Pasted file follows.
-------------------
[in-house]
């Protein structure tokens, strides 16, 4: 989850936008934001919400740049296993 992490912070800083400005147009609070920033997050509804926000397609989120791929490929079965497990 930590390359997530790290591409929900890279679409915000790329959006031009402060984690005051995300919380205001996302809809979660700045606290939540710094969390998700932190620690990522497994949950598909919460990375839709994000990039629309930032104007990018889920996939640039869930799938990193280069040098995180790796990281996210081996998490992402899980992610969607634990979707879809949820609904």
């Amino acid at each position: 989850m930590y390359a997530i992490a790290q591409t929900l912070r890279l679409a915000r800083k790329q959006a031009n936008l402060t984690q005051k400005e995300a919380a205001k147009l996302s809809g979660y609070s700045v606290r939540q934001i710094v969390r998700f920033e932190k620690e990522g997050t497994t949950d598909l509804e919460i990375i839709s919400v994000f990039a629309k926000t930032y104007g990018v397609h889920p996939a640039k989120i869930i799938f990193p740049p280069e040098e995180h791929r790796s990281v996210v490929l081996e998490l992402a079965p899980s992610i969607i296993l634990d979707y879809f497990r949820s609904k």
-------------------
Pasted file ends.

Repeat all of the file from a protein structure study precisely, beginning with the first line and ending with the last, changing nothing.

[in-house]
């Protein structure tokens, strides 16, 4: 989850936008934001919400740049296993 992490912070800083400005147009609070920033997050509804926000397609989120791929490929079965497990 930590390359997530790290591409929900890279679409915000790329959006031009402060984690005051995300919380205001996302809809979660700045606290939540710094969390998700932190620690990522497994949950598909919460990375839709994000990039629309930032104007990018889920996939640039869930799938990193280069040098995180790796990281996210081996998490992402899980992610969607634990979707879809949820609904």
């Amino acid at each position: 989850m930590y390359a997530i992490a790290q591409t929900l912070r890279l679409a915000r800083k790329q959006a031009n936008l402060t984690q005051k400005e995300a919380a205001k147009l996302s809809g979660y609070s700045v606290r939540q934001i710094v969390r998700f920033e932190k620690e990522g997050t497994t949950d598909l509804e919460i990375i839709s919400v994000f990039a629309k926000t930032y104007g990018v397609h889920p996939a640039k989120i869930i799938f990193p740049p280069e040098e995180h791929r790796s990281v996210v490929l081996e998490l992402a079965p899980s992610i969607i296993l634990d979707y879809f497990r949820s609904k």